marketing-myths-private-practice

I get to hear a lot about the various stories therapists hear from their colleagues about starting a private practice.

I receive emails from all over the world of therapists feeling concerned, intimidated and cautious from these stories.

So, let’s take a look at the 7 big myths of starting a private practice, why they are floating around, and if they are true.

1. It takes a lot of money to start a private practice.

This isn’t true. You can start part-time and reduce your costs if you need to. Starting a private practice probably has one of the lowest barriers to entry financially when it comes to small business entrepreneurship. Often therapists say it takes a lot of money because they aren’t adept at modern marketing methods and haven’t refined their own relationship to money. They also say that because they were afraid to invest any money whatsoever upfront.

2. You need money to make money.

Partially true. You need money to provide for your basic needs. If you’re trying to launch a full-time practice and you are going to try and make it without another job you will likely need at least 3 months of living expenses in your savings. However, you don’t need a ton of money to invest in your practice in order to attract clients into your practice.

3. A private practitioner will always need another source of income.

Definitely not true. I know hundreds of very successful therapists that live an abundant life from their private practice. Therapists do often choose to engage with other career opportunities such as writing, speaking, workshops, etc. because of the fulfillment of these activities.

4. You’ll never earn six-figures in private practice and will always struggle.

False. If you want to earn six-figures in your private practice, therapists are doing it all around the world. It’s just a matter of priorities, knowing how to structure your business model, and how many hours you’re willing to work. It takes discipline and commitment to your business, but it’s completely possible.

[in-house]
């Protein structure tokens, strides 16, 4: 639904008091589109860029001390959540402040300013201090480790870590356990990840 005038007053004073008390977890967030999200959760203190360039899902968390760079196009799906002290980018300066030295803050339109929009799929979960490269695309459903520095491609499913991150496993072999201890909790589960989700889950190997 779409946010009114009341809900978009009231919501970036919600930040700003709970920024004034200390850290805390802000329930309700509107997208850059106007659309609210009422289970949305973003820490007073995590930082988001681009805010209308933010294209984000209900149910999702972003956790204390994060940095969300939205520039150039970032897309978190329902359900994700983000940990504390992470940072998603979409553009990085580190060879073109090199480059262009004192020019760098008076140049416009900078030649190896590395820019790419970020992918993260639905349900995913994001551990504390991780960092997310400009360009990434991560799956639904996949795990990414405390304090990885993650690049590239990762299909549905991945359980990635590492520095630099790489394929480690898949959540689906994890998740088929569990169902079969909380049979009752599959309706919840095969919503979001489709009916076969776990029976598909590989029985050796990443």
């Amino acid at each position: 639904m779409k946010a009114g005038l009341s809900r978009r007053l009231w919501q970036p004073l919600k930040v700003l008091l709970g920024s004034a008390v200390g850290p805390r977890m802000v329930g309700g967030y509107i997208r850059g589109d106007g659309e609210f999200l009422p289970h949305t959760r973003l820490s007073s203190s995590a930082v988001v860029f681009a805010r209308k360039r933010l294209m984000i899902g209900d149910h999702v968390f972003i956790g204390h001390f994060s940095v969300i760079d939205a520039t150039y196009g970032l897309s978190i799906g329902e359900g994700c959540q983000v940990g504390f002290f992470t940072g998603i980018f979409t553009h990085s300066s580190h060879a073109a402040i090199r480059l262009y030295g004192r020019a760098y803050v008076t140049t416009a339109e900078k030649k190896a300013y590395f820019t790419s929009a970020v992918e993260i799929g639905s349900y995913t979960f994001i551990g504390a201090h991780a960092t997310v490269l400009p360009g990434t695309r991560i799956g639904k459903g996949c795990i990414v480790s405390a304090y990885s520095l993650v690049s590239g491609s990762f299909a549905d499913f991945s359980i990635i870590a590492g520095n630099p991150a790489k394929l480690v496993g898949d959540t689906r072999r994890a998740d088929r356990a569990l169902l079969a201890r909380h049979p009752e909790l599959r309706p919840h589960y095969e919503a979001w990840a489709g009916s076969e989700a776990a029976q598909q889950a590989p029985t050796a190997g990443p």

5. It takes three to five years to grow a full-time practice.

Maybe twenty years ago. If you’re unwilling to use the best of modern marketing methods sure. But if you know how to market yourself locally, utilize the right paid online advertising for your location, use social media, capture leads and nurture them online, there’s no reason you can’t speed this process up and completely dispel this myth.

6. You need to be an extrovert to build a private practice.

It helps when marketing locally to feel very comfortable with putting yourself out there, giving public talks, engaging with small groups, and reaching out to individuals. However, there are lots of ways to build a small business and even though local networking is very important, there are ways for introverts to be very successful in private practice. In fact, many therapists identify as introverts.

7. There’s too many therapists and not enough clients.

Not true. Ever. That’s just an attitude. It has nothing to do with reality. There are always clients that are only right for you. That’s why they will find you and you will find them. Even if you’re in a very competitive region, keep in mind that a thriving private practice usually only holds a caseload of 25-35 clients. In reality, that is an extremely small number of people that need to find your services. Most small businesses are operating on exponentially larger numbers in order to survive.  So you got this!

A successful small business entrepreneur knows that it’s 50 percent mindset and 50 percent skill set. If you are a therapist starting or growing a practice, you are a small business entrepreneur. Make sure you challenge yourself rigorously to understand what makes business owners successful.

Study the business skills. Believe in yourself. Only take mentorship from others who have been successful and understand the current landscape of private practice marketing. There’s no reason you can’t achieve your vision in private practice if it’s important to you. Your future clients are waiting for you to help them.

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Keith Kurlander

Keith Kurlander is the founder of Higher Practice, a company dedicated to helping therapists achieve their highest potential in private practice. He has two decades of combined experience in business administration, group facilitation, teaching at the undergraduate and graduate level, yoga instruction and as a licensed professional counselor in private practice.

2 thoughts on “7 Myths Your Colleagues Told You About Filling A Private Practice

  1. Great article! It challenges everything I have heard about launching a private practice!

  2. This was great information and very encouraging. I started my private practice only a year ago. I do have a few clients. At this time, I do not accept insurance or medicaid. However, I am in the process of changing that and I am confident that more opportunities will become available to grow my practice. This article really encouraged me.

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